Photo Source: Copyrighted © 2020
Operation China, Asia Harvest All rights reserved. Used with permission
Map Source: Joshua Project / Global Mapping International
|Primary Religion:||Ethnic Religions|
|Christian Adherents:||0.00 %|
|Online Audio NT:||No|
|Affinity Bloc:||Southeast Asian Peoples|
Little is known about the Talu, except that they have been officially included under the Yi nationality in China. The Talu, who are also known as the Talusu, have never before appeared in any mission lists of people groups in China.
Despite the existence of a number of smaller Northern Yi-speaking groups in China, most sources, when speaking of the Northern Yi, do not mention any groups other than the dominant Nosu people. Jamin Pelkey explains, "The great, proud Nosu of Sichuan clasp the imagination with their history of slavery and savagery. As a result, much attention has been paid to the details and nuances of their culture while the linguistic and ethnic diversity of the tribes and peoples included in their numbers have gone unheeded. ... The Nosu population also spills over into Yunnan, and by paying closer attention to detail in Yongsheng and Ninglang counties, what was previously thought to be Nosu has exploded into nine other small, and previously unknown tribes and peoples whose autonyms and dialects are distinct from the Nosu around them."
The Talu believe that when people are sick it is the result of a demonic curse. Often the sick are abandoned to a room where they stay until they show signs of improvement.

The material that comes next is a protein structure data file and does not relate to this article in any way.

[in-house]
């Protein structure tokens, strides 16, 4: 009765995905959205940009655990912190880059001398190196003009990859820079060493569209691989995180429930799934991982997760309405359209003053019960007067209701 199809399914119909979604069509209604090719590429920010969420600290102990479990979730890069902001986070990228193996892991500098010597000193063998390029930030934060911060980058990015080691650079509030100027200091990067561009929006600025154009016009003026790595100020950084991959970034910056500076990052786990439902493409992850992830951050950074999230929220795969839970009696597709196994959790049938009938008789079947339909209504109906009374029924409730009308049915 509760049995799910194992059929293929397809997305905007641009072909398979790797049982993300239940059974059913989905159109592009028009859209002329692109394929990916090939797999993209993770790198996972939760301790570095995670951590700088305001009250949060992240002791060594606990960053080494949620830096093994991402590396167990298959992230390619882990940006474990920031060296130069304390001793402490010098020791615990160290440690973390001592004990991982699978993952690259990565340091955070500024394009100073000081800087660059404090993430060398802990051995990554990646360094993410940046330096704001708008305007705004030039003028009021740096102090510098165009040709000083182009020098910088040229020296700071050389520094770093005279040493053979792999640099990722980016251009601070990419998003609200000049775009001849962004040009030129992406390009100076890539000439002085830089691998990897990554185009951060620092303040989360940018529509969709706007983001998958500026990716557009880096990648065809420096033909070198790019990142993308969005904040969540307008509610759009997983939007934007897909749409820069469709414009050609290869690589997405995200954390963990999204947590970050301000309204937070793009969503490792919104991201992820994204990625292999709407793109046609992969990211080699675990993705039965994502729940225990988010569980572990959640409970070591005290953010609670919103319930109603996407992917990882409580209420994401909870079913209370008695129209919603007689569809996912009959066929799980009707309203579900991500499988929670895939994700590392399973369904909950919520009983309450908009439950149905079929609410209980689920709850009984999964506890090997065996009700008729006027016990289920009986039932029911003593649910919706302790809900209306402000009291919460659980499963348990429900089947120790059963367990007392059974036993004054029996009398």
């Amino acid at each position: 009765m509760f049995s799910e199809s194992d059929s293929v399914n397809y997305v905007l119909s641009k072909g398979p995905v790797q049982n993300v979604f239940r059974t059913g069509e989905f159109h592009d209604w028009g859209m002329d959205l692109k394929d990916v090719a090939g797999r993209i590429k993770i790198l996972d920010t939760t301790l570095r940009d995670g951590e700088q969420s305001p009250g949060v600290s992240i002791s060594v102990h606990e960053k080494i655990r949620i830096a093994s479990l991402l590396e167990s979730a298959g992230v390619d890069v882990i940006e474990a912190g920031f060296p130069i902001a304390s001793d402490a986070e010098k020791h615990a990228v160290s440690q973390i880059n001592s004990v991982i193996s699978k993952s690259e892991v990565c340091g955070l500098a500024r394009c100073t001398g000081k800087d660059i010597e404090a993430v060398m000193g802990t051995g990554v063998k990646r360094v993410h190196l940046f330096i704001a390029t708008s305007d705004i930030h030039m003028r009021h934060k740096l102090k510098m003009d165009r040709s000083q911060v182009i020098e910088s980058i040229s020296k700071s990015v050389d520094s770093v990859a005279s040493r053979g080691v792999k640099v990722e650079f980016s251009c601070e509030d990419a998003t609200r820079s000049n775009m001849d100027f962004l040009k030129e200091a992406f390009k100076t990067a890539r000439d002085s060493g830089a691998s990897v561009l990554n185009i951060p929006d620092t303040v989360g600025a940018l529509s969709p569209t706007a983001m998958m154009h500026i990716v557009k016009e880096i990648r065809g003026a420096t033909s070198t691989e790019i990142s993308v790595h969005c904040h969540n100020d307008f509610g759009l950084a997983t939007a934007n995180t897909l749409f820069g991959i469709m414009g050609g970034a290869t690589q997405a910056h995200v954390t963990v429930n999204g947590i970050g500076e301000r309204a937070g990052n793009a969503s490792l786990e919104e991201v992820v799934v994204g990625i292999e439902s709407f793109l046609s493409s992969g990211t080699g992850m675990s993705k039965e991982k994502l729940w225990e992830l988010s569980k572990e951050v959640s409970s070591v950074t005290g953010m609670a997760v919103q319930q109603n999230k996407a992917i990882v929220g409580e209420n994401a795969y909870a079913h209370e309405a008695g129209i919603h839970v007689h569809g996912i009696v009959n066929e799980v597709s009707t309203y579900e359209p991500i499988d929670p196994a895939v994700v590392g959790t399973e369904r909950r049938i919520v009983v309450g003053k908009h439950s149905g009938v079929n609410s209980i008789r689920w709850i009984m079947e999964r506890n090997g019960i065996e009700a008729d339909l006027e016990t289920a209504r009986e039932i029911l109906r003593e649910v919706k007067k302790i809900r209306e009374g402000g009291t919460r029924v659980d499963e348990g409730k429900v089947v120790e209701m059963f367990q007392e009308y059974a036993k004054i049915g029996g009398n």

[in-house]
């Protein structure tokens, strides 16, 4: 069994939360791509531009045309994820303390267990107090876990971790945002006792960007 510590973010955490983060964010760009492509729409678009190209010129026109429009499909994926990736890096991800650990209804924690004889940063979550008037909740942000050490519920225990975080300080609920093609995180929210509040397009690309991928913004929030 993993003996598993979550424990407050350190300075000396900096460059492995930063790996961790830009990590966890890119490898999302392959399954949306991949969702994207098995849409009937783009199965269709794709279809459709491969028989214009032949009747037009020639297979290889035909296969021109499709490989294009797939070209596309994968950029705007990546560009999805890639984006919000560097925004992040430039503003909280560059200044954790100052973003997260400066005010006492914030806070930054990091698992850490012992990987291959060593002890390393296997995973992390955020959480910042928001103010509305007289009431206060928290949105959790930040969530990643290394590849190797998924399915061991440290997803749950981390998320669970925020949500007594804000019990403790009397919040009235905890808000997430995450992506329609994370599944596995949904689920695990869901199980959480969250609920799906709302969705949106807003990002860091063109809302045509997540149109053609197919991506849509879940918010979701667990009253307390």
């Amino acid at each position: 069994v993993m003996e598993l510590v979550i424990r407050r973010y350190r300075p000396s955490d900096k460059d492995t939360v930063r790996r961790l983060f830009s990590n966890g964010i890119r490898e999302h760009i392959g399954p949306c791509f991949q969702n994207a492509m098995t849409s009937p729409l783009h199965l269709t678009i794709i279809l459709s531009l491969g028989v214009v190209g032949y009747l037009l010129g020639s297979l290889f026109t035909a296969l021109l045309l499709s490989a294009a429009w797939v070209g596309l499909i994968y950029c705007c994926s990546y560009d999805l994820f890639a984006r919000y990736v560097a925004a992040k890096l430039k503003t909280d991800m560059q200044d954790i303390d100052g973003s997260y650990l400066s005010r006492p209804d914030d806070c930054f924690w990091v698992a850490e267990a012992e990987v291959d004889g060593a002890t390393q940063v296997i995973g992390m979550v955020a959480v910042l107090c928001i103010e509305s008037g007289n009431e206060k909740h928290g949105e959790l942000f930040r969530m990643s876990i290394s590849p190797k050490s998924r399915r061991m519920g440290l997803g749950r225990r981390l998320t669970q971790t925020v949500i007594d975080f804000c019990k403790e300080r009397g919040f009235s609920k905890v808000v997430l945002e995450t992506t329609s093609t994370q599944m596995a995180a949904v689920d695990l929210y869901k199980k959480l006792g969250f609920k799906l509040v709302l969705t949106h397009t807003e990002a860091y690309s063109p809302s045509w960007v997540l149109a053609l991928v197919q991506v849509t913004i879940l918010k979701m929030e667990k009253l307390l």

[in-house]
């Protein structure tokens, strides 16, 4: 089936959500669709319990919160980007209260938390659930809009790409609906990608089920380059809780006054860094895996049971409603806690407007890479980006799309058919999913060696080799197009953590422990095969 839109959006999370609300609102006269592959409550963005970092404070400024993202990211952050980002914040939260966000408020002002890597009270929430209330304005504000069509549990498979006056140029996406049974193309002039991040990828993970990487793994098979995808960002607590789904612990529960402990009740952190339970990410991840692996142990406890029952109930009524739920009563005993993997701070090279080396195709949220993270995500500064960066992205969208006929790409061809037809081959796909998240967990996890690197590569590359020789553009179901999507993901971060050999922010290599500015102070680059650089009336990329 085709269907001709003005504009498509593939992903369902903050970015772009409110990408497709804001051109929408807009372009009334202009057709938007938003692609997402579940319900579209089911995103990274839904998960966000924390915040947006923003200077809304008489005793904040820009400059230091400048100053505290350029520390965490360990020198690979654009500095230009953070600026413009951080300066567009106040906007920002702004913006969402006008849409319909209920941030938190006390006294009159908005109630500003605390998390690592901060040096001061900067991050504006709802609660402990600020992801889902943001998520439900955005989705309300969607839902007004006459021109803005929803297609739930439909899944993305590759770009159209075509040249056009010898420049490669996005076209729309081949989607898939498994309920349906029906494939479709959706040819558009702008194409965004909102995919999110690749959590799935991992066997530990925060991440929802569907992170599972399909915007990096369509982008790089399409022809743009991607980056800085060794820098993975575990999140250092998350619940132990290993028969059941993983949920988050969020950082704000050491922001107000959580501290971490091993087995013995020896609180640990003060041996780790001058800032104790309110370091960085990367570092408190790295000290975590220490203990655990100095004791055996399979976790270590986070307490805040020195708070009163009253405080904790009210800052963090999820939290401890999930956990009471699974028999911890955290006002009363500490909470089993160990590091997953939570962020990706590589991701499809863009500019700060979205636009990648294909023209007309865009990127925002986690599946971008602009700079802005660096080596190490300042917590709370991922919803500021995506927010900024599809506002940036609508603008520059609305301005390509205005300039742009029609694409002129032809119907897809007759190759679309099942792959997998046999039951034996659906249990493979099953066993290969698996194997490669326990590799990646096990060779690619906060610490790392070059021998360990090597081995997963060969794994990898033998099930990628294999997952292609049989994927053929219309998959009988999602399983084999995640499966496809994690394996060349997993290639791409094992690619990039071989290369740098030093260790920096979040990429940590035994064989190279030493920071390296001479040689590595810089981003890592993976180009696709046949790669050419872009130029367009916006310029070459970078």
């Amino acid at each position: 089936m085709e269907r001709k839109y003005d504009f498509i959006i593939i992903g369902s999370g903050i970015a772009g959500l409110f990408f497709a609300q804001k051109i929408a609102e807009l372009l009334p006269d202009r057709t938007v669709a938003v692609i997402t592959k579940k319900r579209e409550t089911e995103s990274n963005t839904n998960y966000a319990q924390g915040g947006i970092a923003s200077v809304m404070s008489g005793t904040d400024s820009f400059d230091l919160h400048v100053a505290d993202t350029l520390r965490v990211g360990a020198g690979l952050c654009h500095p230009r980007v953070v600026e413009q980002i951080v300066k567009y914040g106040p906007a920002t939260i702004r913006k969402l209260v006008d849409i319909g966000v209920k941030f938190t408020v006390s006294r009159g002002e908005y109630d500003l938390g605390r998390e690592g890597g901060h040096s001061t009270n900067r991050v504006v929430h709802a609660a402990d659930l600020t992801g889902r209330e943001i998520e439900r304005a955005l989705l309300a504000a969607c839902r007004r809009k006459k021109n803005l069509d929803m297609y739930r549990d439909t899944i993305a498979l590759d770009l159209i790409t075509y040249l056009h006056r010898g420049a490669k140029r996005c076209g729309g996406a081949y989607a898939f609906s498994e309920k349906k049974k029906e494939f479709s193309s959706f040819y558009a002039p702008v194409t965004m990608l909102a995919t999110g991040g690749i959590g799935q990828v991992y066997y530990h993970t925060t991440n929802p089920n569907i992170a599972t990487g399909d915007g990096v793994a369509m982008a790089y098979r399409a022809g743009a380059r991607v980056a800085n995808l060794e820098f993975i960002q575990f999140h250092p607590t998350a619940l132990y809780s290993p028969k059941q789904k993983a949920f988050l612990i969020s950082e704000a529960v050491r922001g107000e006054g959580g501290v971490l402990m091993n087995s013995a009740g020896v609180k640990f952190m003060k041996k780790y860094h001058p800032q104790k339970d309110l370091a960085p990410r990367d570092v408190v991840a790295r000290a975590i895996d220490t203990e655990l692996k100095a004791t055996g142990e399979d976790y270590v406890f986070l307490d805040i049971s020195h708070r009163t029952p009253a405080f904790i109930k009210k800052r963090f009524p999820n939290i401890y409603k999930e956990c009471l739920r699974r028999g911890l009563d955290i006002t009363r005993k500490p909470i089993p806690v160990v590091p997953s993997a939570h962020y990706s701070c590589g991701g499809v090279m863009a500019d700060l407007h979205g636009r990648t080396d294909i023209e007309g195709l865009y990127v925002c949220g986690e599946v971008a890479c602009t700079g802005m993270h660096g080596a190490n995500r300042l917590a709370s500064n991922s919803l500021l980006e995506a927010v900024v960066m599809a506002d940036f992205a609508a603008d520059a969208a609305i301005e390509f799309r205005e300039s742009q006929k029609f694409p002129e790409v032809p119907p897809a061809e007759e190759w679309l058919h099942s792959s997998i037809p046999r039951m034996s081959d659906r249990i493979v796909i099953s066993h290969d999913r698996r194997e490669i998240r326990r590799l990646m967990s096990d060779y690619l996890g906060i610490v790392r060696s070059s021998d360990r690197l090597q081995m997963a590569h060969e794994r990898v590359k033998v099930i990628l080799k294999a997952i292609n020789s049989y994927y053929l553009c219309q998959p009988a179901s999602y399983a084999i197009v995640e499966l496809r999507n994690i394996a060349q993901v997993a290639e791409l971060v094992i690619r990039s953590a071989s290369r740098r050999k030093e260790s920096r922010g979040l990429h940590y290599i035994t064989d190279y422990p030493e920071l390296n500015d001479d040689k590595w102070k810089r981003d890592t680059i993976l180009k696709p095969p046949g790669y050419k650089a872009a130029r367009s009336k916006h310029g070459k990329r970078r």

The Talu, and some of the neighboring Yi peoples, observe funeral customs that are designed to help the soul of the deceased find rest: "the horse which the deceased used to ride is brought to the door and saddled by the exorcist. The command is then given to lead the horse to the grave. All the mourners follow, and, marching or dancing in intertwining circles, cross and re-cross the path of the horse until the poor creature, bewildered and frantic with fear, rushes and kicks in a wild confusion. The whole company thereupon raise a great shout, and say, 'The soul has come to ride the horse! The soul has come to ride the horse!'"
Few parts of China have been so thoroughly neglected by the ambassadors of Christianity than the areas inhabited by the Talu. Yongsheng, Ninglang, and Huaping counties are practically entirely devoid of any Christian presence. As a result, the Talu are a completely unreached and unevangelized people group with no knowledge of Jesus Christ.